Groner W, Winkelmann JW, Harris AG, Ince C, Messmer K, Nadeau RGOrthogonal polarization spectral imaging: A new method for study of the microcirculation. Nat Med 5: 1209-1212

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Nature Medicine (Impact Factor: 27.36). 11/1999; 5(10):1209-12. DOI: 10.1038/13529
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Available from: Gerrit J Bouma, Oct 05, 2015
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    • "" Direct techniques to observe the microcirculation. " In vivo microscopy of the microcirculation has been adapted to the clinical setting since the introduction of different generations of handheld cameras [53] [54]. The technique is based upon the visualization of red blood cells due to the absorption of green light by hemoglobin. "
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    ABSTRACT: Up until now the discussion in the literature as to the choice of fluids is almost completely restricted to the composition, with little to no attention paid to the importance of hemodynamic end points to achieve a desired optimal volume. The determination of fluid volume is left to the discretion of the attending physician with only surrogate markers as guidance the initiation and cessation of fluid therapy. In this review we aim to discuss the available literature on existing clinical and experimental criteria for the initiation and cessation of fluid therapy. Furthermore, we present recent data that have become available after the introduction of direct in-vivo microscopy of the microcirculation at the bedside, and discuss its potential influence on the existing paradigms and controversies in fluid therapy.
    Baillière&#x27 s Best Practice and Research in Clinical Anaesthesiology 09/2014; 28(3). DOI:10.1016/j.bpa.2014.06.002
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    • "Another example of an alternative advance is the use of orthogonal polarization spectral (OPS) imaging to assess the microcirculatory changes in mucosal surfaces during malaria infection [32]. The clear images of sublingual and rectal mucosa generated by the OPS device allowed for the first time the visualization in vivo of microvessel obstruction by IE in adult patients with severe malaria, confirming the evidence derived from pathological studies of fatal cases [33]. "
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    ABSTRACT: Understanding the mechanisms underlying the pathophysiology of cerebral malaria in patients with Plasmodium falciparum infection is necessary to implement new curative interventions. While autopsy-based studies shed some light on several pathological events that are believed to be crucial in the development of this neurologic syndrome, their investigative potential is limited and has not allowed the identification of causes of death in patients who succumb to it. This can only be achieved by comparing features between patients who die from cerebral malaria and those who survive. In this review, several alternative approaches recently developed to facilitate the comparison of specific parameters between fatal, non-fatal cerebral malaria and uncomplicated malaria patients are described, as well as their limitations. The emergence of neuroimaging as a revolutionary tool in identifying critical structural and functional modifications of the brain during cerebral malaria is discussed and highly promising areas of clinical research using magnetic resonance imaging are highlighted.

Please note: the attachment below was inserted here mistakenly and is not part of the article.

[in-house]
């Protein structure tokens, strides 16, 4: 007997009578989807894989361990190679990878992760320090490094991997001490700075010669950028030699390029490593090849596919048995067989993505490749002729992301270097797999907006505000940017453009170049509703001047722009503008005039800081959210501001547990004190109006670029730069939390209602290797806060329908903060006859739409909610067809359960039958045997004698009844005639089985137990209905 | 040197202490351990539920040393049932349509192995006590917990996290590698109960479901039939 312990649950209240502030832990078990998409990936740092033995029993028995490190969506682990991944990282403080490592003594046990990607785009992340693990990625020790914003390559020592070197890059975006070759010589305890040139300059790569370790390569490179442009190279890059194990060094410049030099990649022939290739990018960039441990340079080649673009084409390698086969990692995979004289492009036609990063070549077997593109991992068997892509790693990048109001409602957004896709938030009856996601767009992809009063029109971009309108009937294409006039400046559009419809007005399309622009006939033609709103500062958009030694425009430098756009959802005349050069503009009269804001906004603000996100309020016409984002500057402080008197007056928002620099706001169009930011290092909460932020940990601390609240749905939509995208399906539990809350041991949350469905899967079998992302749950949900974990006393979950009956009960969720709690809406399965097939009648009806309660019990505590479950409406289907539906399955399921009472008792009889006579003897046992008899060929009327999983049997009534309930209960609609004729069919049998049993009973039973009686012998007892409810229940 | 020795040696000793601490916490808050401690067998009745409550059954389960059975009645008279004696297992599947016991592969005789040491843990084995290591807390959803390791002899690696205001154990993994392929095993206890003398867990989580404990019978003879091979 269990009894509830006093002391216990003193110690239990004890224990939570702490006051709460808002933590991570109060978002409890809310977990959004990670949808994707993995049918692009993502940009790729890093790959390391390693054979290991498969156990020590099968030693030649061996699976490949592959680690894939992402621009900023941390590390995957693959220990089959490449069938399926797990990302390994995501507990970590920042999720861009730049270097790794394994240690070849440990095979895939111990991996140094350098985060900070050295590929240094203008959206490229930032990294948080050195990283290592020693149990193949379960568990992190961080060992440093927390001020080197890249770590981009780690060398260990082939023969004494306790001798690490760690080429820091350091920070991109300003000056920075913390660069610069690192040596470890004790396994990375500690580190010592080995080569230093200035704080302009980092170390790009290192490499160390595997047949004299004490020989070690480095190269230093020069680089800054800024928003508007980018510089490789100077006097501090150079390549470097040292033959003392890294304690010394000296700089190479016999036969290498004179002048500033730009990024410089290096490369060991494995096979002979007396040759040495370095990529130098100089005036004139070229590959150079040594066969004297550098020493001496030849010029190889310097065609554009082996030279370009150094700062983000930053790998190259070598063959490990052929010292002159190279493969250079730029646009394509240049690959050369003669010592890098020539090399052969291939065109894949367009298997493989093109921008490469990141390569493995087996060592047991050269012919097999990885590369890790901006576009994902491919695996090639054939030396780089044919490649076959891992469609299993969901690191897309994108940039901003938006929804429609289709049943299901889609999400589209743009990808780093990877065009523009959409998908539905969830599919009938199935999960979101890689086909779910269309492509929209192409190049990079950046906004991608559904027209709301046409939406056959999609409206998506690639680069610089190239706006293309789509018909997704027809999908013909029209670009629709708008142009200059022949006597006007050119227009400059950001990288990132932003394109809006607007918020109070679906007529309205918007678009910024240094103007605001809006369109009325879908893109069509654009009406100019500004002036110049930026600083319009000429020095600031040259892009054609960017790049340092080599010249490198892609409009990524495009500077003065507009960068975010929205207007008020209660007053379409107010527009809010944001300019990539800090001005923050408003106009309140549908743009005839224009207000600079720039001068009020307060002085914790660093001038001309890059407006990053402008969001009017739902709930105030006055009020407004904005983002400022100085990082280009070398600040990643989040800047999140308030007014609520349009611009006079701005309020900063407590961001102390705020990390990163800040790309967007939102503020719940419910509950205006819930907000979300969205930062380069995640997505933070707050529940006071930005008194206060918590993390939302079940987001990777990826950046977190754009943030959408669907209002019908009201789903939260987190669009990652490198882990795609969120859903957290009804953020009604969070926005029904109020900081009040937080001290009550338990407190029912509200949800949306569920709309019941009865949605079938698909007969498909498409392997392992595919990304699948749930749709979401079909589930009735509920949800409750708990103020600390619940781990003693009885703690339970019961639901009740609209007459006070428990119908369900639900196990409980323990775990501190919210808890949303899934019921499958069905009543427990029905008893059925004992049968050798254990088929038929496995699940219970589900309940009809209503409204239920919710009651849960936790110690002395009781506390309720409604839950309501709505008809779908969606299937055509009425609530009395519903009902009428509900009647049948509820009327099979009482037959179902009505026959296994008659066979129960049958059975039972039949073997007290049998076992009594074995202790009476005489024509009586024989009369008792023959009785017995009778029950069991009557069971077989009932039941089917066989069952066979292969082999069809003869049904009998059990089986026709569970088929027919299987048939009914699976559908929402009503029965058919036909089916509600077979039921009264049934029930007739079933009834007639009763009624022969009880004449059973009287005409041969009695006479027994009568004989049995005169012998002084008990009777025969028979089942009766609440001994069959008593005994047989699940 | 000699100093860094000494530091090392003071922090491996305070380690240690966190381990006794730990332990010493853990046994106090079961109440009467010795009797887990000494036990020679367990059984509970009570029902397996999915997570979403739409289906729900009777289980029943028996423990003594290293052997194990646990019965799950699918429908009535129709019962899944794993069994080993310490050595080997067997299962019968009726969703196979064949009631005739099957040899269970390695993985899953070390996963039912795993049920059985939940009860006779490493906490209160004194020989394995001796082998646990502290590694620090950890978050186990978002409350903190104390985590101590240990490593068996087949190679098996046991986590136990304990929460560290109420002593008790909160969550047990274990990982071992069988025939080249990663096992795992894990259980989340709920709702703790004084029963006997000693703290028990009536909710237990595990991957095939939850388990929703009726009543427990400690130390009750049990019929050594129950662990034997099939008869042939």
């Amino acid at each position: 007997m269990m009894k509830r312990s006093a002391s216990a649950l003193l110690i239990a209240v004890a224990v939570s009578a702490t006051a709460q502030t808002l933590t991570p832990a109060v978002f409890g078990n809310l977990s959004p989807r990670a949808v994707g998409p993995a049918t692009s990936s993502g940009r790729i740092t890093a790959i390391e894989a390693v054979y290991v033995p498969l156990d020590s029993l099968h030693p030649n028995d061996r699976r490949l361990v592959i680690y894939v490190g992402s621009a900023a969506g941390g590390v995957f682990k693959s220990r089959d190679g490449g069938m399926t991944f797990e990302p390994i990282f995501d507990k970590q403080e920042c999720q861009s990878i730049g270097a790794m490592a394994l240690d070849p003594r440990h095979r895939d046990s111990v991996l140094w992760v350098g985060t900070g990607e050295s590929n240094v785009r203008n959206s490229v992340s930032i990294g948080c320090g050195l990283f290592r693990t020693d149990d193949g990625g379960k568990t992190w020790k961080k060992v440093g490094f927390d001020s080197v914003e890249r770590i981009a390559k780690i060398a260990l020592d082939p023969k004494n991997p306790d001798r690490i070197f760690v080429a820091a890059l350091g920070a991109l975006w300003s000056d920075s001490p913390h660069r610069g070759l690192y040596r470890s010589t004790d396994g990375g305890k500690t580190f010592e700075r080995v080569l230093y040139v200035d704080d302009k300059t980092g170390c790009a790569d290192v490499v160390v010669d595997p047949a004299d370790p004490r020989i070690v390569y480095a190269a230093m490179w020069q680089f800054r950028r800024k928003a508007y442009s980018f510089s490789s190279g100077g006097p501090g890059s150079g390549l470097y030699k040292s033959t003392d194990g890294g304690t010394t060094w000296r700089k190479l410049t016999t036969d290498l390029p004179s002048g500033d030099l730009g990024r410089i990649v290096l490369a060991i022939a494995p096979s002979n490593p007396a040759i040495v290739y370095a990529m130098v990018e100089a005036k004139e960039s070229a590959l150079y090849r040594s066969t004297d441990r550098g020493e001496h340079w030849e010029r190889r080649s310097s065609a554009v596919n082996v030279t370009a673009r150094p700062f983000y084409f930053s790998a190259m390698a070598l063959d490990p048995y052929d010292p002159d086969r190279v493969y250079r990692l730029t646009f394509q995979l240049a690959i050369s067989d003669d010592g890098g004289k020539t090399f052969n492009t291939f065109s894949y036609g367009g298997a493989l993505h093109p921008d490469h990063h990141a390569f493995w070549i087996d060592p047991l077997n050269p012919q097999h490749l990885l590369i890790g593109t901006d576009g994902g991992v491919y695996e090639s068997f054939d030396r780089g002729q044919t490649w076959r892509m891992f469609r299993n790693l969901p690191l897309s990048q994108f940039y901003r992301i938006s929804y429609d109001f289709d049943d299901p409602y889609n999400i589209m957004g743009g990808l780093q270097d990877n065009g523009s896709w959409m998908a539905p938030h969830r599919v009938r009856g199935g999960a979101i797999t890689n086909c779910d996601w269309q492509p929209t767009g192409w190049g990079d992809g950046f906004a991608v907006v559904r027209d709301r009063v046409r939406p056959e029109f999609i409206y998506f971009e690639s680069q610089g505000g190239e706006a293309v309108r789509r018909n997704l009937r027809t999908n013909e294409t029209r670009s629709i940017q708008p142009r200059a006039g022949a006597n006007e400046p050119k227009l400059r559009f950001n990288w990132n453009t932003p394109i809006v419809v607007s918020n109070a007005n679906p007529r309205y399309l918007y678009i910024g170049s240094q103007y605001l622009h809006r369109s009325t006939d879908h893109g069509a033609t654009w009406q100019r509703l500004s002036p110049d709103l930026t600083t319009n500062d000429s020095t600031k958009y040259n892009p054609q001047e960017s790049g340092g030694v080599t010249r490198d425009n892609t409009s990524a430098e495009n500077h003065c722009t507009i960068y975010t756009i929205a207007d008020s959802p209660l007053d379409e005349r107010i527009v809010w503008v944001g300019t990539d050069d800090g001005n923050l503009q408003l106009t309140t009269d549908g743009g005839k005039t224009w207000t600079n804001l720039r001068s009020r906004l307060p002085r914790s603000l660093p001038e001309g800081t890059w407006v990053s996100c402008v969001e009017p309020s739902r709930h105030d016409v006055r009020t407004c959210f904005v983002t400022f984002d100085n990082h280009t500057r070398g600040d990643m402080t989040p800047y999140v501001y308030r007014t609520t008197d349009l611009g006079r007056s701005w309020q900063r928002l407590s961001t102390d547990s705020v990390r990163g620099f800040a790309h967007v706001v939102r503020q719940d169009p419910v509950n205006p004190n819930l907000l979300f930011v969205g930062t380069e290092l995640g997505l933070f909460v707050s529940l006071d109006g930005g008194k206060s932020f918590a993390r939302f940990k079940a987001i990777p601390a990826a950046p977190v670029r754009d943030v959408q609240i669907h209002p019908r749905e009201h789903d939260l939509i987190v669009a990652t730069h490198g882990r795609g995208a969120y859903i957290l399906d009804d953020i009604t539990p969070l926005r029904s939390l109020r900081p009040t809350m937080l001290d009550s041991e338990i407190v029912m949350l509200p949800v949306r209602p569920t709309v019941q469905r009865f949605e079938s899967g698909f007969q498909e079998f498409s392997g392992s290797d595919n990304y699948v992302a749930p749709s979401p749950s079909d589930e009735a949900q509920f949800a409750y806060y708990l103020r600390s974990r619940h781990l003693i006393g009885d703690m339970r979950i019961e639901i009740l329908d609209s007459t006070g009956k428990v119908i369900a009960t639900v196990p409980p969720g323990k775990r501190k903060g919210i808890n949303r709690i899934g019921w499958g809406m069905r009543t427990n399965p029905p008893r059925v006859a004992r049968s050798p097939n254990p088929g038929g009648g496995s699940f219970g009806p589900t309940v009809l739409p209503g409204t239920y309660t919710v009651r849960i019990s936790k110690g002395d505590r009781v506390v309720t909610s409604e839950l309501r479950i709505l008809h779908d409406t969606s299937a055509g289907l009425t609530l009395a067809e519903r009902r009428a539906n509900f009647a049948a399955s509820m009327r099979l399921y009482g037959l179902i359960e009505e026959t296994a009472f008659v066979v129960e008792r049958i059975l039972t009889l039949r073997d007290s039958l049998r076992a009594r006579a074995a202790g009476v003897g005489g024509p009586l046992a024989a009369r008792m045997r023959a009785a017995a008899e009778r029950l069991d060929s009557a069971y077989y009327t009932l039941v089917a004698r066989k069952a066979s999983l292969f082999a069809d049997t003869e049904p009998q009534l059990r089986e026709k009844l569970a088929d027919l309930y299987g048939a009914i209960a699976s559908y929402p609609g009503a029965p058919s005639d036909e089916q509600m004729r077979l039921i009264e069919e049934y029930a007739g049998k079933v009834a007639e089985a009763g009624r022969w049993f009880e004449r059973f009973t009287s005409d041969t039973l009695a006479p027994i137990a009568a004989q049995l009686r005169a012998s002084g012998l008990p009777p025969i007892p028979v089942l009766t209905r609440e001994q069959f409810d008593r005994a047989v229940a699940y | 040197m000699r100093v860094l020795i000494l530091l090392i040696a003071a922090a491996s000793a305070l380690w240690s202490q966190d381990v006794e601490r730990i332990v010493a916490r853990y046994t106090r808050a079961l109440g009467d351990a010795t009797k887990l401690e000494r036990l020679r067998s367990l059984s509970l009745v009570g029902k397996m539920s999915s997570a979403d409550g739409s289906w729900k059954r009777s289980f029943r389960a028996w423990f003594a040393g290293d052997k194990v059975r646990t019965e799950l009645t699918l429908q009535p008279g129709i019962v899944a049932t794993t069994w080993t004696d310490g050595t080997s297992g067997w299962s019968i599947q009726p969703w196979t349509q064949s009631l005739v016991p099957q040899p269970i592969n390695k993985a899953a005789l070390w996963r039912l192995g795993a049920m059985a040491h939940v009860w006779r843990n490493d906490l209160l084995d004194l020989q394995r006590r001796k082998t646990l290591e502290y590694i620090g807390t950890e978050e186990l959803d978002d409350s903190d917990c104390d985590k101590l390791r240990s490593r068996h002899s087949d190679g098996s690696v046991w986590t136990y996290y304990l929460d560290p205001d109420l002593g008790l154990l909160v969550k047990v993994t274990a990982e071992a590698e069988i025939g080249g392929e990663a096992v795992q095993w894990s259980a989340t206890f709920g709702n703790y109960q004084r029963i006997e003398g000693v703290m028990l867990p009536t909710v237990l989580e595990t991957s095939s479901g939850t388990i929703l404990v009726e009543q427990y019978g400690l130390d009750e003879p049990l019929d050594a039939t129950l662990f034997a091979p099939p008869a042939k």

Malaria Journal 07/2014; 13(1):276. DOI:10.1186/1475-2875-13-276 · 3.11 Impact Factor
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    • "The microscopic techniques Orthogonal Polarization Spectral (OPS) imaging [1] and is successor Sidestream Dark Field (SDF) imaging [2] enable visualization of the microcirculation. The technique is available as a hand held device. "
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    ABSTRACT: Background Since analysis of Sidestream Dark Field images still requires subjective interpretation, we wanted to determine intra-observer repeatability and to estimate the correlation between different evaluation methods. Methods Fifty-four Sidestream Dark Field videos were analyzed twice by the same blinded observer using validated software. Vessels were detected, generating the parameter Total Vessel Density (TVD), and flow was determined by (i) classifying each vessel separately, generating the parameters Perfused Vessel Density (PVD) and Proportion of Perfused Vessels (PPV), and by (ii) the “Boerma” method, generating a Microvascular Flow Index (MFI) by quadrants. Results Intraclass Correlation Coefficients (ICCs) were above 0.9 for TVD and above 0.8 for PDV and PPV. MFIby quadrants had the lowest reliability (ICC = 0.52 for capillaries and ICC = 0.59 for all vessels), significantly lower than for PVD (ICC = 0.89, p < 0.001 for capillaries and ICC = 0.90, p < 0.001 for all vessels) and PPV (ICC = 0.82, p = 0.003 for capillaries and ICC = 0.83, p = 0.01 for all vessels). Correlation coefficient (r) between PPV and MFIby quadrants corrected for measurement error was 0.39 (0.10 – 0.64) for capillaries and 1.01 (0.85 – 1.16) for all vessels. Conclusions Intra-observer reliability for full evaluation of Sidestream Dark Field images was good for vessel detection and for flow classification but significantly poorer for the faster “Boerma” method. Furthermore, the Boerma method is likely to estimate different aspects of capillary flow than do the standard methods.
    BMC Medical Imaging 05/2014; 14(1):14. DOI:10.1186/1471-2342-14-14 · 1.31 Impact Factor
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